- Decide which No Code platform will serve the company needs the best
- Create policies and rules for citizen developers
- Put together a central repository of resources
- Organize meets, workshops, and training for citizen developers.
- Prioritize the No Code projects that are the big ticket items.
- Report on the status of No Code projects in the company.
Under this central team, tactical teams can be built to manage the day-to-day work of No Code operations. This could include managing roles and permissions and ensuring adherence to data security protocols.
While the roles remain the same, there can be three different ways to build a team like this:
A single center of excellence team manages all roles and responsibilities of No Code development in the firm. This model is excellent for easy scalability. However, it runs the risk that the core team may not have the capabilities to run certain tasks. With a centralized model, you have to be very careful with the team being chosen. Otherwise, the entire operation can face huge bottlenecks
Each business unit in the organization can have its own center of excellence. Each team can decide on its own set of processes, structures, and policies that suit the function. This model is excellent for organizations that have largely disassociated functions.
However, interoperability between applications of different functions and data sharing can become nearly impossible with this method. Moreover, each business unit will have its own expectation of quality and deliverables. For a customer-facing setup, this could be disastrous.
A Mix of Both
Both the previous models have their flaws; therefore, a hybrid approach is often the best. A core team that decides broad policies and supports delivery and operations can be set up. At the same time, each function can create its own governance body that can help drive application development faster.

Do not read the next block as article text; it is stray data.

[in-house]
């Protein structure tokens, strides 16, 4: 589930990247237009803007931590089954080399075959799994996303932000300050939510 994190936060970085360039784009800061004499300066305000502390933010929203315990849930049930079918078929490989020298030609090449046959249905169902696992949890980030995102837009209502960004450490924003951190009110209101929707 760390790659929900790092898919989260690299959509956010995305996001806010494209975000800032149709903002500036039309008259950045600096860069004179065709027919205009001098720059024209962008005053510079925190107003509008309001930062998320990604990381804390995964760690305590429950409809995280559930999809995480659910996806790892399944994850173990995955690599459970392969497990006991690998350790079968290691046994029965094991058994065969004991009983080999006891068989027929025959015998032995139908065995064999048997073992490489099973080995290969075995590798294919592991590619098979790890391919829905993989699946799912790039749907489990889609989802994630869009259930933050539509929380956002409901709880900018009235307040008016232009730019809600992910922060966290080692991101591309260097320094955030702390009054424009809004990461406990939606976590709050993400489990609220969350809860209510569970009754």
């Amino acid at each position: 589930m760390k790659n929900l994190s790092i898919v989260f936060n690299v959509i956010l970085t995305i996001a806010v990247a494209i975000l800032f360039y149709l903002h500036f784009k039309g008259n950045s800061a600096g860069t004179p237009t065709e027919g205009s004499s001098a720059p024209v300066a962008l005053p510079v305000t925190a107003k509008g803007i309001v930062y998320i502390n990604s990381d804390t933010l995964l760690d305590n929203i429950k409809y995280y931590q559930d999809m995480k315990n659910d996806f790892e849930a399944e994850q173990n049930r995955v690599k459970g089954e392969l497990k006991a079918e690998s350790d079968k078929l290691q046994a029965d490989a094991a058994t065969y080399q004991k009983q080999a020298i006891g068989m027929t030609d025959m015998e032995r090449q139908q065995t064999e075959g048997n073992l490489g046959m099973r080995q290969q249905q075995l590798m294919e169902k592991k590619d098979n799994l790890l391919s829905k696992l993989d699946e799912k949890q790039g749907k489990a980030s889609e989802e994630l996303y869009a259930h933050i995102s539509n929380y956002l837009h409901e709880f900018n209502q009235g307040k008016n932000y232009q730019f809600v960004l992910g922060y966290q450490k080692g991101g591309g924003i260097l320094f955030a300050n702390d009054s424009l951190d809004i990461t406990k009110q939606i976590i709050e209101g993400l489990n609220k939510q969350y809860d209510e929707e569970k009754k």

Key Principles of Governance That Stakeholders Need To Understand
The biggest problem with No Code is that it often creates a rift between IT and No Code developers. Hence, the following principles of No Code governance are necessary to be understood and propagated to all in the organization:
- Security, especially that of information, system integrity, permissions and access, and data all reside with IT. No Code developers need to get IT to approve these.
- The IT function has to provide a sandboxed space for No Code developers to generate their apps.
- Rules for creating applications have to be jointly decided between IT and Citizen developers.
- The central No Code governance body is the primary custodian of No Code projects, not the IT team.
- A coordination team of IT and Citizen developers must be set up to ensure a smooth and continuous exchange of information and updates.
No Code application development can work wonders for your organization’s RoI. All it needs is a little bit of controls and governance. A well defined No Code governance policy and team can create the structures that are needed to unleash the power of No Code platforms.